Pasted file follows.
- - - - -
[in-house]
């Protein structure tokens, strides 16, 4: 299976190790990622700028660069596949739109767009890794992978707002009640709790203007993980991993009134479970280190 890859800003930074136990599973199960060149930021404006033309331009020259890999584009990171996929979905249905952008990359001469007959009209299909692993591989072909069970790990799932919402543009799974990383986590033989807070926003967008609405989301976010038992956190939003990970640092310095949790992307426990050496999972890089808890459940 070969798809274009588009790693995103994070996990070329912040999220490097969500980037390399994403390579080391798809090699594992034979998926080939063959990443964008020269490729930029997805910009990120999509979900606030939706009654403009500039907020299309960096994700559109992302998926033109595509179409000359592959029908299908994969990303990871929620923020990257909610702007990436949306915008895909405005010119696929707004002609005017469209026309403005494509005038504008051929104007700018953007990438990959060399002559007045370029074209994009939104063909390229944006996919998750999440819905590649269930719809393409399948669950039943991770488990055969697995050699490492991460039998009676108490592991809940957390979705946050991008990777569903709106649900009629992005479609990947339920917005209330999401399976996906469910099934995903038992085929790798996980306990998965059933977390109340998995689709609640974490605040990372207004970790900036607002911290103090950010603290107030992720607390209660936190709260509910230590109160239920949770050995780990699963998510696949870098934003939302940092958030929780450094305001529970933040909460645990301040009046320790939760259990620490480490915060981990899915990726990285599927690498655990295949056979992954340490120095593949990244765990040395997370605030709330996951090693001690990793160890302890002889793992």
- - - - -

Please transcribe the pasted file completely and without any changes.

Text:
[in-house]
């Protein structure tokens, strides 16, 4: 299976190790990622700028660069596949739109767009890794992978707002009640709790203007993980991993009134479970280190 890859800003930074136990599973199960060149930021404006033309331009020259890999584009990171996929979905249905952008990359001469007959009209299909692993591989072909069970790990799932919402543009799974990383986590033989807070926003967008609405989301976010038992956190939003990970640092310095949790992307426990050496999972890089808890459940 070969798809274009588009790693995103994070996990070329912040999220490097969500980037390399994403390579080391798809090699594992034979998926080939063959990443964008020269490729930029997805910009990120999509979900606030939706009654403009500039907020299309960096994700559109992302998926033109595509179409000359592959029908299908994969990303990871929620923020990257909610702007990436949306915008895909405005010119696929707004002609005017469209026309403005494509005038504008051929104007700018953007990438990959060399002559007045370029074209994009939104063909390229944006996919998750999440819905590649269930719809393409399948669950039943991770488990055969697995050699490492991460039998009676108490592991809940957390979705946050991008990777569903709106649900009629992005479609990947339920917005209330999401399976996906469910099934995903038992085929790798996980306990998965059933977390109340998995689709609640974490605040990372207004970790900036607002911290103090950010603290107030992720607390209660936190709260509910230590109160239920949770050995780990699963998510696949870098934003939302940092958030929780450094305001529970933040909460645990301040009046320790939760259990620490480490915060981990899915990726990285599927690498655990295949056979992954340490120095593949990244765990040395997370605030709330996951090693001690990793160890302890002889793992």